Understanding Glycemic Index
Glycemic Index is not easy to understand and several points need to be emphasized:
1. GI is non-intuitive: Nobody can predict the exact GI of a food without measuring it.
2. GI can change dramatically by adding other foods
3. Generally, adding low-glycemic or non-glycemic foods to high GI foods will LOWER and not raise the overall GI of a meal.
4. GI is only useful for foods that contain absorbable carbohydrate. This means the GI is not measured for "non-glycemic" foods like pure meat, eggs, fat or pure fiber.
5. GI can only be determined through measurement of blood sugar level in ten human volunteers over many weeks.
6. Because of this, it is very labor-intensive and expensive to measure the GI of foods.
7. Because of the work and high cost involved in measuring the GI of foods, only about 4000 foods have actually had their glycemic indices measured. In other words, we don't know the GIs of many foods.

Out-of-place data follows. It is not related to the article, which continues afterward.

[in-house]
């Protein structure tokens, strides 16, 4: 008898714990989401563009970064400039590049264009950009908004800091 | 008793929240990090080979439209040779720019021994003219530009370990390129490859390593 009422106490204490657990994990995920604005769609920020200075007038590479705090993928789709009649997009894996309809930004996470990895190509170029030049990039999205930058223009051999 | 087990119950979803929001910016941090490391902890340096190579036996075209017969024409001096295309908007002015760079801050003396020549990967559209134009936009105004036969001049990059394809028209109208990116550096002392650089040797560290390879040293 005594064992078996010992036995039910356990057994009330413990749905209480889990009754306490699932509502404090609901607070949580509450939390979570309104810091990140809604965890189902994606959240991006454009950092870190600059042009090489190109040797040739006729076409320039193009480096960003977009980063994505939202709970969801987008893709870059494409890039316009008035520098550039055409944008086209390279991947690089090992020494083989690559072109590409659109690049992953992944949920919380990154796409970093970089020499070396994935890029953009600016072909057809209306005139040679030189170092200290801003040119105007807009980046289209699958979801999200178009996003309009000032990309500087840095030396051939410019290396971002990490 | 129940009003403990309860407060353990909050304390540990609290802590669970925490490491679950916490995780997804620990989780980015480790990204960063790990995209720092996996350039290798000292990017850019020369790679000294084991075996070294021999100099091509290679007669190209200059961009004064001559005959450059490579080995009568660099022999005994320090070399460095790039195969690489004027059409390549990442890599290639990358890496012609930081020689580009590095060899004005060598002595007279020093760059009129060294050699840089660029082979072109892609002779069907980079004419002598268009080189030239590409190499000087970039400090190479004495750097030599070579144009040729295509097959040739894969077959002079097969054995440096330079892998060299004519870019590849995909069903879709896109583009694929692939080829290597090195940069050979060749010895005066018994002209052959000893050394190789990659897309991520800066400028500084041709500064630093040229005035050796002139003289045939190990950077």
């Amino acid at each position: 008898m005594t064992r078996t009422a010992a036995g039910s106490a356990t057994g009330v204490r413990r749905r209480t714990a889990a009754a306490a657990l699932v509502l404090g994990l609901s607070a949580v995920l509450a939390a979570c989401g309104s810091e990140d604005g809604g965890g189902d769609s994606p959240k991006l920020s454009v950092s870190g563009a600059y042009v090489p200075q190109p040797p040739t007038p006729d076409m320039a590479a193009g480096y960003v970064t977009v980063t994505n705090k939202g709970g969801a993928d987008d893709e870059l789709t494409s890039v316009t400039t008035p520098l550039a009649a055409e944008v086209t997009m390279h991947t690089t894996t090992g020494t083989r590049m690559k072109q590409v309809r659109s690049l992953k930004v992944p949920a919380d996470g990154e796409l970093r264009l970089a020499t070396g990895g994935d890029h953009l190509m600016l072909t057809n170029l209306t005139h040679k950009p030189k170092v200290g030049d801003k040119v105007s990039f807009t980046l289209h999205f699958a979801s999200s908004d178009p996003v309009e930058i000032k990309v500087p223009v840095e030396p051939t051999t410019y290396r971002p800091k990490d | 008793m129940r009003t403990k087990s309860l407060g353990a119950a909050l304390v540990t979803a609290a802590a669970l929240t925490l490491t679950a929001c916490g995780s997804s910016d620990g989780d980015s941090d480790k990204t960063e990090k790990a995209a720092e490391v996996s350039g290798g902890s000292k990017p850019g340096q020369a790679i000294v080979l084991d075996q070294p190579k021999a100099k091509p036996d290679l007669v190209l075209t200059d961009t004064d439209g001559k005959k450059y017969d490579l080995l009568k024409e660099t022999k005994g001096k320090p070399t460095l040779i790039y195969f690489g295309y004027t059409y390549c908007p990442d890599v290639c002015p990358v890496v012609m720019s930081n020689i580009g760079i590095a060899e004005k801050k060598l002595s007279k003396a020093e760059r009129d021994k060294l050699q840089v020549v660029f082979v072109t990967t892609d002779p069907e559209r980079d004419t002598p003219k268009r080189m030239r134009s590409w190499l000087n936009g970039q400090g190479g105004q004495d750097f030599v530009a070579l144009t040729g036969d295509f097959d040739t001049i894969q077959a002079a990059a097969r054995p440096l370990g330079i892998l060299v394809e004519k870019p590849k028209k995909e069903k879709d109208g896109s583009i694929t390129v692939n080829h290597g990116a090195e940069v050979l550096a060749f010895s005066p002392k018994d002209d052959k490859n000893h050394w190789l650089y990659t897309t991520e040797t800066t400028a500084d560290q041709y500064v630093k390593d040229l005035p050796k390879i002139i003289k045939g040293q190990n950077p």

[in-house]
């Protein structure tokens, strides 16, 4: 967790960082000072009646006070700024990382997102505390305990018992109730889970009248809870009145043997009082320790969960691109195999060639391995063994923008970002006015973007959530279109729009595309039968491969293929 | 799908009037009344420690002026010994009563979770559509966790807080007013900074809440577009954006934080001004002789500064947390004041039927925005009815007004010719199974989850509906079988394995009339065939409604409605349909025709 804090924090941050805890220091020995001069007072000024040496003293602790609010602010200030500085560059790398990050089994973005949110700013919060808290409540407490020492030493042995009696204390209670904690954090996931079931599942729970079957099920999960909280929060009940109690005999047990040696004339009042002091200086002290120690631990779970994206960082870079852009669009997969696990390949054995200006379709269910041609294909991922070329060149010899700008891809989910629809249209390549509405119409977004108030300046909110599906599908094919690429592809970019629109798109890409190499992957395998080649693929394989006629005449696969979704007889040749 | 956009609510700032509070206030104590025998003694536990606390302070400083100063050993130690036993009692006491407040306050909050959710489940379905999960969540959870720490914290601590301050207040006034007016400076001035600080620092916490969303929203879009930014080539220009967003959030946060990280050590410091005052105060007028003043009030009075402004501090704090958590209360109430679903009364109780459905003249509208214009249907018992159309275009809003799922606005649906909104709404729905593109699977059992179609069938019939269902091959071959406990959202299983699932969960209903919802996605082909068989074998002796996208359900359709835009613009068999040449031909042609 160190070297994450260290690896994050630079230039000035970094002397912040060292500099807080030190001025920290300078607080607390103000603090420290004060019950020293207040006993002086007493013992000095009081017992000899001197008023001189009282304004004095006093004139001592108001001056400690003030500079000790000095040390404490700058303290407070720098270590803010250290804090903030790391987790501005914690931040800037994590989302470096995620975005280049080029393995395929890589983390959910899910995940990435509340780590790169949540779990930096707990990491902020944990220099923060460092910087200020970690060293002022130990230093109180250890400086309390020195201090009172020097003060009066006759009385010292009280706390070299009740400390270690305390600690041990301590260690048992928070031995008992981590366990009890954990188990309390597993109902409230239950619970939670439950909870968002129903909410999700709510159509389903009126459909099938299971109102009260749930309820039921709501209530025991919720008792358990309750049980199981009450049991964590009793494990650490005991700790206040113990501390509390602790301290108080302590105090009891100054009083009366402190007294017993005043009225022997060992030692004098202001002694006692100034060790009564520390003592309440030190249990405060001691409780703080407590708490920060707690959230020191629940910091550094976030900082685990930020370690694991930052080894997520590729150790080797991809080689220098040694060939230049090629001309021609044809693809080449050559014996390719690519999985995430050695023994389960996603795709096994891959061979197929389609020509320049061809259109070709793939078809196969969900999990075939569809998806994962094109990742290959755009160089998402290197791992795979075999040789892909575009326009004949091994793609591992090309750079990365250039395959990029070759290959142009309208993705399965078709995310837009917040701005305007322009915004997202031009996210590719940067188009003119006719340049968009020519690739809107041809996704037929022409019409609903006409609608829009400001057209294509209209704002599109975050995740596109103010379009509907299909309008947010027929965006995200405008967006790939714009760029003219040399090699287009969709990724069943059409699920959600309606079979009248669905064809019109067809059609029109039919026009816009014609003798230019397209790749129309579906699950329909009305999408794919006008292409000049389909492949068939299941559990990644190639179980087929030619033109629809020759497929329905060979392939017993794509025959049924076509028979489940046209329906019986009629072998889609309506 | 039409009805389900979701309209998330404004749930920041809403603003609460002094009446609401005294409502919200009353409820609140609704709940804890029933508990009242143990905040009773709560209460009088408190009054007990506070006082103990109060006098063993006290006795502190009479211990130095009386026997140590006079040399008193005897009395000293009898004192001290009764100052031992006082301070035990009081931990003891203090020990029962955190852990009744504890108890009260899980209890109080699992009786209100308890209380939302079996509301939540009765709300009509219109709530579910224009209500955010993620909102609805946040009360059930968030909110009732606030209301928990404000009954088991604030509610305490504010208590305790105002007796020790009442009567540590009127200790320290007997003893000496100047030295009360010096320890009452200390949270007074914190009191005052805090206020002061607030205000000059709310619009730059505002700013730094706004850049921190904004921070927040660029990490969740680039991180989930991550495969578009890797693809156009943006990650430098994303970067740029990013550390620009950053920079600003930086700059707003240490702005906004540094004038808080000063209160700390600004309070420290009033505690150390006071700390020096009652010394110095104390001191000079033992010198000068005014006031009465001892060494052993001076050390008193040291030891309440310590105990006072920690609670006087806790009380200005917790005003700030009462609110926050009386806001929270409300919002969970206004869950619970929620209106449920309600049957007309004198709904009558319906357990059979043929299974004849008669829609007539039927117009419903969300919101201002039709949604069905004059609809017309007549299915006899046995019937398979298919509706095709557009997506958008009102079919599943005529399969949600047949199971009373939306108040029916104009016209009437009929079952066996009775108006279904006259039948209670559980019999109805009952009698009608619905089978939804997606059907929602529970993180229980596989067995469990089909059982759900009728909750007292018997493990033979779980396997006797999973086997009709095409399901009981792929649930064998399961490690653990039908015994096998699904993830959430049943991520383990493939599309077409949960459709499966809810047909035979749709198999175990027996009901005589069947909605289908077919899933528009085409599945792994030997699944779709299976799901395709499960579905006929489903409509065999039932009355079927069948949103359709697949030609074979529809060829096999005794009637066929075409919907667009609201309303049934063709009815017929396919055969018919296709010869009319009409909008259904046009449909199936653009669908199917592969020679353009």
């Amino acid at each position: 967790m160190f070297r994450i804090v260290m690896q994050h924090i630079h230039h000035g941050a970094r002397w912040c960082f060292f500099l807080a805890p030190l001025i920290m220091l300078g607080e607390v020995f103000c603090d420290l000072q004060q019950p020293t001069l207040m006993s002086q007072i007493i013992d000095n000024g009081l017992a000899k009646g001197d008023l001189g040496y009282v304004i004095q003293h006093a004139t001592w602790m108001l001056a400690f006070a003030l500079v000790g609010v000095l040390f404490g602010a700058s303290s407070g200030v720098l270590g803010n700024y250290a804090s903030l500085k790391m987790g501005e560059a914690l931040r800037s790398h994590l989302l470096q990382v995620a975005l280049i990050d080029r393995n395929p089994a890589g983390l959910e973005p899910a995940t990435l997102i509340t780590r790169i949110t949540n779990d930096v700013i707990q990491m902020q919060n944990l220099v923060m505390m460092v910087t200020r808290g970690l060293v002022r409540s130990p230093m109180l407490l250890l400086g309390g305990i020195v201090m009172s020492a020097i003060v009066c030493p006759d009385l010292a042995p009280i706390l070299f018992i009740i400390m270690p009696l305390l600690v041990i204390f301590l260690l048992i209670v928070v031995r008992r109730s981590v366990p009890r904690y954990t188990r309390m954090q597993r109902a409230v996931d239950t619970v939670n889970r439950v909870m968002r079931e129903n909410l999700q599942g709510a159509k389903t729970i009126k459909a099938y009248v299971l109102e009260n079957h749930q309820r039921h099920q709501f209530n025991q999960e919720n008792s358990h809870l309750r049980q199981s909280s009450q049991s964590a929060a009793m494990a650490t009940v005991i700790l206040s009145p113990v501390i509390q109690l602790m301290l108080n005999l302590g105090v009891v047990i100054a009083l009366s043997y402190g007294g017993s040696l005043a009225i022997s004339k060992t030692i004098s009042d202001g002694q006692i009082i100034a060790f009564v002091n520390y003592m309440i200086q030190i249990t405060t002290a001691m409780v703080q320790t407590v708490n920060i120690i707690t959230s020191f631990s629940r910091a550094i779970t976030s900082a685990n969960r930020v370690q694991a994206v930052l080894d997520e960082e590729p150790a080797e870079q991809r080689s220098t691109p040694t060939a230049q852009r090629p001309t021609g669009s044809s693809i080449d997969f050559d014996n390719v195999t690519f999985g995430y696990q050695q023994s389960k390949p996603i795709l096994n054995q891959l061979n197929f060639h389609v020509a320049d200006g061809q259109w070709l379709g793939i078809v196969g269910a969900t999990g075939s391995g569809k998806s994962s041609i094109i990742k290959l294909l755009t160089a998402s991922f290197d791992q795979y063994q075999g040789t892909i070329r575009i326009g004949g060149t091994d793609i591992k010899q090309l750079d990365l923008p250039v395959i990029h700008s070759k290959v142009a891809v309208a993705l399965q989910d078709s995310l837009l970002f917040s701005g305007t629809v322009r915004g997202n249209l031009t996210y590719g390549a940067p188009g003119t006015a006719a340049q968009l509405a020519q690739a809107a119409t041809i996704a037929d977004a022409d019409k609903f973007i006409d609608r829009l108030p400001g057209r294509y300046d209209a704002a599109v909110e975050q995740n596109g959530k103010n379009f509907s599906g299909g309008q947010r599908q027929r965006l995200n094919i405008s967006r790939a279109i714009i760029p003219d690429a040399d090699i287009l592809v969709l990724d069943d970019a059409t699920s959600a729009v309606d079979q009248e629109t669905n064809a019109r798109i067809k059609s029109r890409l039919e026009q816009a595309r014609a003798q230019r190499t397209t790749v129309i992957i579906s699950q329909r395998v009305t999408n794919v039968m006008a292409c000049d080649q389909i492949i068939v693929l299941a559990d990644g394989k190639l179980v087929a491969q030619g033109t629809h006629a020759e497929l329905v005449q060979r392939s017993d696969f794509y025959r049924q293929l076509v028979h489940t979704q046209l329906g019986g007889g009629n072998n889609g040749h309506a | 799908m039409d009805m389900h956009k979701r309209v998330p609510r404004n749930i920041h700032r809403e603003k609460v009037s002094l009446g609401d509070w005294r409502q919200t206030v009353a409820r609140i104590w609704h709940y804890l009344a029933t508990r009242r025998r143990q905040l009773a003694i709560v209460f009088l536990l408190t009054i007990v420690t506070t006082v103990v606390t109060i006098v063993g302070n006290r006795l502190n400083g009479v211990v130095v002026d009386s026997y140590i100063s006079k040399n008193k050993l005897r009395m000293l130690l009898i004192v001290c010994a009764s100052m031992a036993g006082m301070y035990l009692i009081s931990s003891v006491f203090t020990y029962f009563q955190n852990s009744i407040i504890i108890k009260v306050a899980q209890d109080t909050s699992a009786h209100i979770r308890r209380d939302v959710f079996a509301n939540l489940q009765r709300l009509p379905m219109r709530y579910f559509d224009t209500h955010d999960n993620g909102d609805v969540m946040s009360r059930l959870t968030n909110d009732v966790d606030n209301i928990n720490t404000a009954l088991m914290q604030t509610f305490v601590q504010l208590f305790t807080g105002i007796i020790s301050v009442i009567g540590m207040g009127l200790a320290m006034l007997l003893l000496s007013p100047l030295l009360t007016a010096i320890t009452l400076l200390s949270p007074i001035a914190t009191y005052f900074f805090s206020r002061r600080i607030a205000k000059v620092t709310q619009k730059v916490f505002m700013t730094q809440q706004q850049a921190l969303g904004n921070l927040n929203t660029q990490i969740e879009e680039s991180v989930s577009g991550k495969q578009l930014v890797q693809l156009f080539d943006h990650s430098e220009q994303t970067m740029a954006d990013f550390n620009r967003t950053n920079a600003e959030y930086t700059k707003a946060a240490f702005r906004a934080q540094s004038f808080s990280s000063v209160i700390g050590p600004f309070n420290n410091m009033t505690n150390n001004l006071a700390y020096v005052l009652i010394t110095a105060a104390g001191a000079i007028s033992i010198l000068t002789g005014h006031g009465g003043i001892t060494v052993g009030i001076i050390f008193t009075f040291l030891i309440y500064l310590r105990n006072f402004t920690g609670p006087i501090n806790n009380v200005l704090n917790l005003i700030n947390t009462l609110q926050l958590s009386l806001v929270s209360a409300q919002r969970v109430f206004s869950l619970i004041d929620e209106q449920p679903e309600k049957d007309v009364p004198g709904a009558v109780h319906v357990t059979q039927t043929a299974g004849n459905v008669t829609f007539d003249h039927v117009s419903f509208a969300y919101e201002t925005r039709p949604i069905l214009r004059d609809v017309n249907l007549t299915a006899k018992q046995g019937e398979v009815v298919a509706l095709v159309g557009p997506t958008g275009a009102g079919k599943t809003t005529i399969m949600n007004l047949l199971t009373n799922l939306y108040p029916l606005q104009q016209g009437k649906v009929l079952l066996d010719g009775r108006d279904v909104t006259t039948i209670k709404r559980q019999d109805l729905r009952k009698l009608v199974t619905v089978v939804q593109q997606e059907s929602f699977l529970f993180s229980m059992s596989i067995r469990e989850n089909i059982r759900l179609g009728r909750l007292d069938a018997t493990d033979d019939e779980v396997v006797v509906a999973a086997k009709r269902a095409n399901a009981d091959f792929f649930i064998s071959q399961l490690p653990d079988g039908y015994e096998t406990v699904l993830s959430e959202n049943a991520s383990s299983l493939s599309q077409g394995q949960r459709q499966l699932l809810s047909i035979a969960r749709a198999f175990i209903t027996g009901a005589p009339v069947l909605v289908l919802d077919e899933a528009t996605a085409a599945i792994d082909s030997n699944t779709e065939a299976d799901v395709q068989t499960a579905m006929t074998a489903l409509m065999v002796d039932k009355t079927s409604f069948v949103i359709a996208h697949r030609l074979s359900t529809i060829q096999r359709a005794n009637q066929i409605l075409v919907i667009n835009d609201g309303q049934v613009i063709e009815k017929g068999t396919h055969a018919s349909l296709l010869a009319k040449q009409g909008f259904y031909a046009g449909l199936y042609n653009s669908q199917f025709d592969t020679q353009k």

8. It is easier to predict a low-GI food than a high-GI food. To put it another way, nearly all foods with dilute carbohydrate that is mixed with lots of fiber, protein or fat will have a relatively low GI, BUT, not ALL foods that are nearly pure carbohydrate will necessarily have a high GI. This means that generally, you're safe eating whole grains, whole vegetables and fruits (except watermelon which is high-GI). Also remember that foods with very little carbohydrate like meats have almost no effect on blood sugar.